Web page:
DNA was amplified by polymerase chain reaction (PCR) using 32 P-end-labeled primers at microsatellite loci linked to the hMSH2 locus on 2p16 (CA-5 and D2S123), the hMLH1 locus on 3p23-21.3 (D3S1611 and D3S1561), the APC/MCC locus on 5q21 (D5S107 and D5S346), the p53 locus on 17p13 (D17S513 and p53 intron 1), and the DCC/SMAD4 locus on 18q21.3 (D18S35A and 18qDCC-TA) . We utilized stringent criteria for the determination of MSI from a National Cancer Institute workshop . MSI-high (referred to as MSI) was defined by a novel band shift or allele at >20% of the microsatellite loci tested when compared to non-neoplastic tissue from the same patient. Our assay for MSI was based on PCR amplification of a panel of 10 microsatellite primer pairs linked to tumor suppressor genes. In addition, poly (T)27 mononucleotide repeats in the noncoding region of β-catenin exon 16 was performed using the following primer sets: 5'-GGTACTGACTTTGCTTGCTT-3' and 5'-ACTTAACACTACGAGAGACT-3'. In each case, one of the primer pairs was end-labeled with [γ-32P]ATP and subjected to PCR. The resulting PCR products were analyzed for MSI by electrophoresis in 8% polyacrylamide gel containing 7.5 M urea and 0.5× TBE.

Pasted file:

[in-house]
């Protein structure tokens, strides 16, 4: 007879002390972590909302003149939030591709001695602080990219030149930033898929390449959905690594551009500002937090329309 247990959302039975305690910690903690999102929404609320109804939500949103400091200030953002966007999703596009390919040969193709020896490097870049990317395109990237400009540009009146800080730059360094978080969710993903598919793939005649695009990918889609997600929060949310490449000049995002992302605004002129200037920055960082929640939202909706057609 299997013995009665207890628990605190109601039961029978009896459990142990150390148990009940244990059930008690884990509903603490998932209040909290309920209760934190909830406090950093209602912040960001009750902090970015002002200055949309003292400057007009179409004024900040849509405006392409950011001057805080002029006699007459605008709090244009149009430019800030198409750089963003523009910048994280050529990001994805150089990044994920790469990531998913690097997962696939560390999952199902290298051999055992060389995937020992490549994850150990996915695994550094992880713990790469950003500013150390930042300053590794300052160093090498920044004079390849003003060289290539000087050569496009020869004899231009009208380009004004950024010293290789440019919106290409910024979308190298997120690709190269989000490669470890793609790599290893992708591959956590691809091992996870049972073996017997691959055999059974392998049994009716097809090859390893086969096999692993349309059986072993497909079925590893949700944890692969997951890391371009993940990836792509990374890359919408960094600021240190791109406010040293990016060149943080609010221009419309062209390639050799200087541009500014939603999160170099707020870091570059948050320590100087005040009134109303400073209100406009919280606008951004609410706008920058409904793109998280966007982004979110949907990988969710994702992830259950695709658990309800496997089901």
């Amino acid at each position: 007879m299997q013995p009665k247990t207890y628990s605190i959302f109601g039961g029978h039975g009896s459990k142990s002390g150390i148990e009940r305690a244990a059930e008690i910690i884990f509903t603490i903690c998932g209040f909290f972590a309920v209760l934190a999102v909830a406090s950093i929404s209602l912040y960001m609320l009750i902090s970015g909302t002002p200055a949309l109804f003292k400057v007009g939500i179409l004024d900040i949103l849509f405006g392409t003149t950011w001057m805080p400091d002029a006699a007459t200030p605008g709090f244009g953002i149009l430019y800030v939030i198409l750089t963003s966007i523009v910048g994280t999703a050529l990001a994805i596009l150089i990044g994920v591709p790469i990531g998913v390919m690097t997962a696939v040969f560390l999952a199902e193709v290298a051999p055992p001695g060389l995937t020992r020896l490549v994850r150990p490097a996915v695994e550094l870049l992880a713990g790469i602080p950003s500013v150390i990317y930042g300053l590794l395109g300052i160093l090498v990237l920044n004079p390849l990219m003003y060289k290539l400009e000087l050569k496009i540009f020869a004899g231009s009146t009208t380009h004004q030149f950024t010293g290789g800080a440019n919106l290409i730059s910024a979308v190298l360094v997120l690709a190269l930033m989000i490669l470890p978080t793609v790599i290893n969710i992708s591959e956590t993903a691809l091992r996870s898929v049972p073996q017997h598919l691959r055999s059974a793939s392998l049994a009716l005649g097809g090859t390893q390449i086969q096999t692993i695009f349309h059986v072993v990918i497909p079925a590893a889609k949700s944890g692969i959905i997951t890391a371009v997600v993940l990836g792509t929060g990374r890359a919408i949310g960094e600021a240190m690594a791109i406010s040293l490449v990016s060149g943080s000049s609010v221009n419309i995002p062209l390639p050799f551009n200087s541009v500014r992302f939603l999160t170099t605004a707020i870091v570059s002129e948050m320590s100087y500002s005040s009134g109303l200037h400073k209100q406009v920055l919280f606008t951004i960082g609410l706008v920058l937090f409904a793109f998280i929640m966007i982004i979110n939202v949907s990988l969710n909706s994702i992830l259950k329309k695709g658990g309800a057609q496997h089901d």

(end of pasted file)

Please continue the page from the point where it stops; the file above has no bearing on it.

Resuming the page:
Frameshift mutation analysis